centuries) Begun by Alfred the Great in the 890s, the Anglo-Saxon Chronicle records the history of the Anglo-Saxon settlement in England. Alfred ordered that the chronicle be copied and distributed to monasteries and priories, and that it be updated frequently. Nine manuscript copies survive. Three provide continued coverage after the Norman Conquest, with the last entry being dated 1154. All nine are composed in Old English, though one contains translations of the chronicle into Latin, and one displays evidence of early Middle English. Each chronicle began as an exact copy of the "original" but then was updated independently. The result is varying descriptions of "national" and world events—as well as careful records of local events not otherwise noted. The Anglo-Saxon Chronicle provides important records of history, as well as of the shifts in English linguistics. Moreover, the Chronicles are an important step in establishing the presence of the vernacular, as well as in the development of historiography.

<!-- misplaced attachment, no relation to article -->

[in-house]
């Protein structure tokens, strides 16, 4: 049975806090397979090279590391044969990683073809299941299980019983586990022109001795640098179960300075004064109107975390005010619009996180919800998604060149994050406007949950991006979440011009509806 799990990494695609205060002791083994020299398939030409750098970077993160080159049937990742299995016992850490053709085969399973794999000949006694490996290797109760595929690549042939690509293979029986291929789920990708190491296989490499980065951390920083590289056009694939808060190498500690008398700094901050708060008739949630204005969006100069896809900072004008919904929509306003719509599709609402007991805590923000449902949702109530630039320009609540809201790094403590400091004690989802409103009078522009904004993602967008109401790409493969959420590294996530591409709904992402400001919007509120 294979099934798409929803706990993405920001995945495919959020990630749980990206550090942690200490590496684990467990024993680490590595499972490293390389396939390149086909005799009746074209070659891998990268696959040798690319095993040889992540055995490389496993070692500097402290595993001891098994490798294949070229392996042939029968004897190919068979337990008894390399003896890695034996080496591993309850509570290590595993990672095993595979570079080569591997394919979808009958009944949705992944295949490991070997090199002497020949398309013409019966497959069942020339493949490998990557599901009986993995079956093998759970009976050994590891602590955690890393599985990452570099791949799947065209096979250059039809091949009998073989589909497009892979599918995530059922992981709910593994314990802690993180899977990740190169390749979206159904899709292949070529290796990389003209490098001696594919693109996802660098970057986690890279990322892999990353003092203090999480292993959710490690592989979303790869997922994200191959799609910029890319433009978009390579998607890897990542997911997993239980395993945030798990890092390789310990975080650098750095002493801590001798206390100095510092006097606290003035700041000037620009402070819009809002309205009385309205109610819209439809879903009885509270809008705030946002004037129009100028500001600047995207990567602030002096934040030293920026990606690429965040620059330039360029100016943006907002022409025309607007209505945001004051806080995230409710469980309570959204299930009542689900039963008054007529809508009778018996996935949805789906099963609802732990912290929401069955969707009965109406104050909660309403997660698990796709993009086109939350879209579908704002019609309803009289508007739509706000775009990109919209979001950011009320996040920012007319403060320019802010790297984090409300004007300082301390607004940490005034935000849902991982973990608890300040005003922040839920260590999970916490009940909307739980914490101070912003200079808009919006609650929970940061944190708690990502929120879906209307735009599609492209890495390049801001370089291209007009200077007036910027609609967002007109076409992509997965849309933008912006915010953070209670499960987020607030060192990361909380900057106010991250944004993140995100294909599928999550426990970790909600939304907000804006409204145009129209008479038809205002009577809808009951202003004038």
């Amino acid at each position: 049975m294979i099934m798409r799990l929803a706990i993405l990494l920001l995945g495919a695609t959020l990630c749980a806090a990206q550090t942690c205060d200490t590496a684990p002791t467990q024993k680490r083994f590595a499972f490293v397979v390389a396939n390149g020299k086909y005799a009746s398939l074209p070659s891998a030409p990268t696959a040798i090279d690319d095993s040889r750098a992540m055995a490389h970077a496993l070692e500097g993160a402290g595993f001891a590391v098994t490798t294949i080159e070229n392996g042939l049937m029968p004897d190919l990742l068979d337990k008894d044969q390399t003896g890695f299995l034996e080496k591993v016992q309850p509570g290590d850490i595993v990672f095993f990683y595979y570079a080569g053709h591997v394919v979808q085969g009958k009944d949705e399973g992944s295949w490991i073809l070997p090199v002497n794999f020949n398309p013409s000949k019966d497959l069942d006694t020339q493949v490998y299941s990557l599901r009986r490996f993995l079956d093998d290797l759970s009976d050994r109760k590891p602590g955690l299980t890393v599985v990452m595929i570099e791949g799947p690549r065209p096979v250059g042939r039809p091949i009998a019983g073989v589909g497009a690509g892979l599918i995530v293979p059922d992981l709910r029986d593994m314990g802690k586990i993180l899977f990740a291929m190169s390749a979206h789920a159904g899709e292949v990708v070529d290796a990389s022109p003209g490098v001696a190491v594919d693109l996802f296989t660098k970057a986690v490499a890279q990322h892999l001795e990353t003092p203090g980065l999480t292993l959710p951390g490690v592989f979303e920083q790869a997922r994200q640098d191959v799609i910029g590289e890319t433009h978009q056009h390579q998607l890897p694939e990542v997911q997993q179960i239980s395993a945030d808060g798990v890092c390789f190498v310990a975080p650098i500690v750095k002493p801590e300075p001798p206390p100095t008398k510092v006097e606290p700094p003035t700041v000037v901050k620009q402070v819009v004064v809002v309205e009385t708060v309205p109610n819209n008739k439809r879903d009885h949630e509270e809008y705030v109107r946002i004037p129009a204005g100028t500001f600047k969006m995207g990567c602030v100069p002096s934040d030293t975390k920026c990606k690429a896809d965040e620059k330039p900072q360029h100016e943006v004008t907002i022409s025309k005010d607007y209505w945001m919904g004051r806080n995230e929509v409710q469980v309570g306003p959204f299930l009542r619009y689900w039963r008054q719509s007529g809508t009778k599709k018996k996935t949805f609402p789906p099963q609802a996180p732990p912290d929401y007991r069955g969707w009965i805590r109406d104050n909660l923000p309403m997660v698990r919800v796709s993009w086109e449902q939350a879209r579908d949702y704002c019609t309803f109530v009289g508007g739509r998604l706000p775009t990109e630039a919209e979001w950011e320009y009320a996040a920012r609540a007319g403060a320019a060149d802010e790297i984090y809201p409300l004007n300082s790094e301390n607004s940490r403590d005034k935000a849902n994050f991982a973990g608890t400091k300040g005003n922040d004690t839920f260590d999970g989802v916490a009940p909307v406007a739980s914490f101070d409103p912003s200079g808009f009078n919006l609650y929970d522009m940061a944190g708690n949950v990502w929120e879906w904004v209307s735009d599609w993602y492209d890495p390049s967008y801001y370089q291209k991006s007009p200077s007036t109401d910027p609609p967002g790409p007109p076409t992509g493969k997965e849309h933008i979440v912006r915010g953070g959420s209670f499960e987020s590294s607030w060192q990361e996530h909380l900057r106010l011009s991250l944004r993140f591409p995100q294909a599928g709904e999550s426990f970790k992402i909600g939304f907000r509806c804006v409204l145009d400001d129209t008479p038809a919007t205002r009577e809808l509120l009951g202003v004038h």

Bredehoft, Thomas A. Textual Histories: Readings in the Anglo-Saxon Chronicle. Toronto: University of Toronto Press, 2001.
Savage, Anne. The Anglo-Saxon Chronicles. New York: Barnes & Noble, 2000.
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